Simple Event Handling
- To satisfy the design requirements outlined in the EventMechanism page, but also to avoid incurring performance penalties, a 'hybrid' approach is developed here. That is, we can exploit the power and extensibility of a JMS solution, but are not required to do so.
- Events are managed by 2 entities: consumers and processors. These can be thought of as roughly analagous to subscribers and publishers in a standard messaging model, but it is only a loose analogy. The real publisher in this approach, i.e. creators of event messages, is the content implemenation itself, i.e. the classes implementing the content objects (Item, Collection, etc). The job of a processor is simply to hand events to a list of consumers it manages, performing any event filtering that is requested. Thus a complete configuration consists of:
- the name of a class implementing the Processor interface
- a list of one or more names of classes implementing the Consumer interface
- for each consumer, a filter governing which events that consumer wishes to see in the context of the configuration
- These configurations are themselves named, and any number may be defined. There is a special configuration named 'default', which is used everywhere unless otherwise specified. Configurations are defined in dspace.cfg. For example:
This configuration means: use the class `BasicProcessor` with consumer `SearchConsumer` using the filter 0407, followed by `BrowseConsumer` etc – which is essentially what DSpace currently does without any event mechanism: when an Item is updated, the search and browse indices are updated, and the history system records the change.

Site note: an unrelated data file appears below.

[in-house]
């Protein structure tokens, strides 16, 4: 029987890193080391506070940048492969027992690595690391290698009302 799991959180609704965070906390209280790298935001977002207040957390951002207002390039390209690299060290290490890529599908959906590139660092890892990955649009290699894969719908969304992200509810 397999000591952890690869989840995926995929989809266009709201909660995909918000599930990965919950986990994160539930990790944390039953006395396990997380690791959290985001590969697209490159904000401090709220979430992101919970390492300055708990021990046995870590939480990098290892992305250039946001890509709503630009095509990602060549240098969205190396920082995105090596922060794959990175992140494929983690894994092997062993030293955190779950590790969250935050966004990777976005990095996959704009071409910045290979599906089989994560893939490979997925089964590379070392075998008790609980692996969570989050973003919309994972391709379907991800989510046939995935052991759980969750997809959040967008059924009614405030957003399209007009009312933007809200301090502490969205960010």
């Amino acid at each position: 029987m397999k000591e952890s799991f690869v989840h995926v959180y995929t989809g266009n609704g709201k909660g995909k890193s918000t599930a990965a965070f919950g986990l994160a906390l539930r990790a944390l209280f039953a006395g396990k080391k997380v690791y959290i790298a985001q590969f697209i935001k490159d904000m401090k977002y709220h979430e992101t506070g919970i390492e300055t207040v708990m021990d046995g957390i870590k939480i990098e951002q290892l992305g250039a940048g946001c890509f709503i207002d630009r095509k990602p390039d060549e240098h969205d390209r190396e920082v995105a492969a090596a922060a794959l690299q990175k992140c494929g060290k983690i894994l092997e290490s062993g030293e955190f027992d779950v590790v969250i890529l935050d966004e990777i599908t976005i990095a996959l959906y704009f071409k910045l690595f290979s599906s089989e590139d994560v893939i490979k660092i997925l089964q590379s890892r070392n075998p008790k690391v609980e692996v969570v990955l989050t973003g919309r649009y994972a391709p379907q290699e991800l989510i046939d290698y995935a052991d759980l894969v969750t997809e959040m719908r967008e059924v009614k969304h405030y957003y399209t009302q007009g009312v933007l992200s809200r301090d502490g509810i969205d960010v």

- Every DSpace Context object contains a list onto which events are posted by the Content classes. Whenever a context is 'completed', the list is passed to the 'default' processor configuration. If special handling is desired, the context can be set to point to another configuration, using `setEventProcessor(String name)` method of `Context`.
- DSpace can be customized to some degree without any coding. Since processor configurations are editable, you can change behavior simply by altering the 'default' config. For example, if you run 'index-all' every night, and don't care about immediate updates, you could simply comment out the first 2 consumer lines, and speed up the system.
- Both consumer and processor are defined with very simple interfaces. For example, the Consumer interface has one method:
Hence for many purposes, using the event mechanism is as simple as writing a class that implements this method. The prototype code includes consumers for search, browse,
history, and even one for the subscriber email notifications.
- As noted above, JMS is not required for simple operation where all consumers operate synchronously within a single JVM. But in more complex, distributed scenarios, one may wish DSpace to defer some operations. Here's where JMS comes in. Consider the following configurations:
- the JMS processor
Here, only history system updates are performed immediately (i.e. synchronously), and the events are passed to the `JMSConsumer` which simply posts the events as messages
onto a persistent JMS message queue. The `JMSProcessor`, which includes a main method so it can be invoked via the 'dsrun' utility, will then read the queue, and pass the
events onto its consumers, in this case search and browse.
Prototype code to be posted shortly. Comments welcome